Even more startling is the fact that 100 million people comprise what the U.S. Census calls the poor and the “near poor,” based on a new definition of poverty that measures living standards, not just income. Almost one-third of the nation, in other words, can barely make ends meet.
Although America’s poverty rate has fluctuated over the years, it has persistently been two or three times higher than poverty rates in most European societies, which have much more generous social welfare policies and stronger labor unions. Even Canada — which has a similar economy and distribution of wealth as the United States — has a much lower poverty rate and does not permit the level of sheer destitution and misery found in the United States, including hunger, slums, and the growing army of homeless people sleeping on park benches and in vacant buildings.
“These days crime is way down, so is teenage pregnancy, and so on; society did not collapse. What collapsed instead is economic opportunity. If progress against poverty has been disappointing over the past half century, the reason is not the decline of the family but the rise of extreme inequality. We’re a much richer nation than we were in 1964, but little if any of that increased wealth has trickled down to workers in the bottom half of the income distribution. The trouble is that the American right is still living in the 1970s, or actually a Reaganite fantasy of the 1970s; its notion of an anti-poverty agenda is still all about getting those layabouts to go to work and stop living off welfare. The reality that lower-end jobs, even if you can get one, don’t pay enough to lift you out of poverty just hasn’t sunk in. And the idea of helping the poor by actually helping them remains anathema.”—On Fighting the Last War (On Poverty)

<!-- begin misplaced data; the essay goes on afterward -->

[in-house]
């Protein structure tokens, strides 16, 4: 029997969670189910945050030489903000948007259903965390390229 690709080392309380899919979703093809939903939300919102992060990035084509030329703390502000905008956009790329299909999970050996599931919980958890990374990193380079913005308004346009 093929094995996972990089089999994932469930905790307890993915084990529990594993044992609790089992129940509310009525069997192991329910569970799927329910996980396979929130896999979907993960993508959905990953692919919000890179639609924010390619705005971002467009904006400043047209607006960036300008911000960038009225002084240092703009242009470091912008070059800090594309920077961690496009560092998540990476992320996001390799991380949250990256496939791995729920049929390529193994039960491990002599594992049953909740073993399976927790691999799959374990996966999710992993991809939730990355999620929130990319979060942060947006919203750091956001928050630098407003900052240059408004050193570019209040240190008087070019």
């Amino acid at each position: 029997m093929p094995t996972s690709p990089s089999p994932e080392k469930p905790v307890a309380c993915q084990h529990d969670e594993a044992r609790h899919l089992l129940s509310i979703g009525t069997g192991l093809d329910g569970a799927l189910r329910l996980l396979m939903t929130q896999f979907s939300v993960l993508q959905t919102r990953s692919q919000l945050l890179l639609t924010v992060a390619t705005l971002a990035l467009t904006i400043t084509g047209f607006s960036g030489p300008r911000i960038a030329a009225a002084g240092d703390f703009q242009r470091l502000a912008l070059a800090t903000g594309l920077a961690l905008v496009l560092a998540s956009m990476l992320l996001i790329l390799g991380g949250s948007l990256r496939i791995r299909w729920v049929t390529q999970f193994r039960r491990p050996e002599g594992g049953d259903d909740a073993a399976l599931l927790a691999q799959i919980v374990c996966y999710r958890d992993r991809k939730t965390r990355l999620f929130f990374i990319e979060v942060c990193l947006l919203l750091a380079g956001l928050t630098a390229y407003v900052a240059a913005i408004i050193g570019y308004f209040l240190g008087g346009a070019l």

“We live in a culture in which material poverty and moral poverty are frequently assumed to go together. We readily believe that a lack of outward success reveals internal failures. By the same token, material success grants an automatic aura of respectability. The Bible offers a much more complex portrait of poverty. It recognizes that individuals often rise or fall on the strength of their qualities of character. But it does not — not once, not ever — take the poor as a social group to task for their poverty. On the contrary, the scriptures are overflowing with warnings and admonitions against the rich and the powerful.”—How a Failure to Understand Poverty Shows We Don’t Understand the Gospel
“I used to pray that God would feed the hungry, or do this or that, but now I pray that he will guide me to do whatever I’m supposed to do, what I can do. I used to pray for answers, but now I’m praying for strength. I used to believe that prayer changes things, but now I know that prayer changes us and we change things.”—Blessed Mother Teresa (via restlesshippo)
"For those who are well-off, it may be easier to castigate the irresponsibility of the poor than to recognize that success in life is a reflection not only of enterprise and willpower, but also of random chance and early upbringing.
Low-income earners, who actually encounter the needy in daily life, understand this complexity and respond with empathy. Researchers say that’s why the poorest 20 percent of Americans donate more to charity, as a fraction of their incomes, than the richest 20 percent. Meet those who need help, especially children, and you become less judgmental and more compassionate.
And compassion isn’t a sign of weakness, but a mark of civilization.”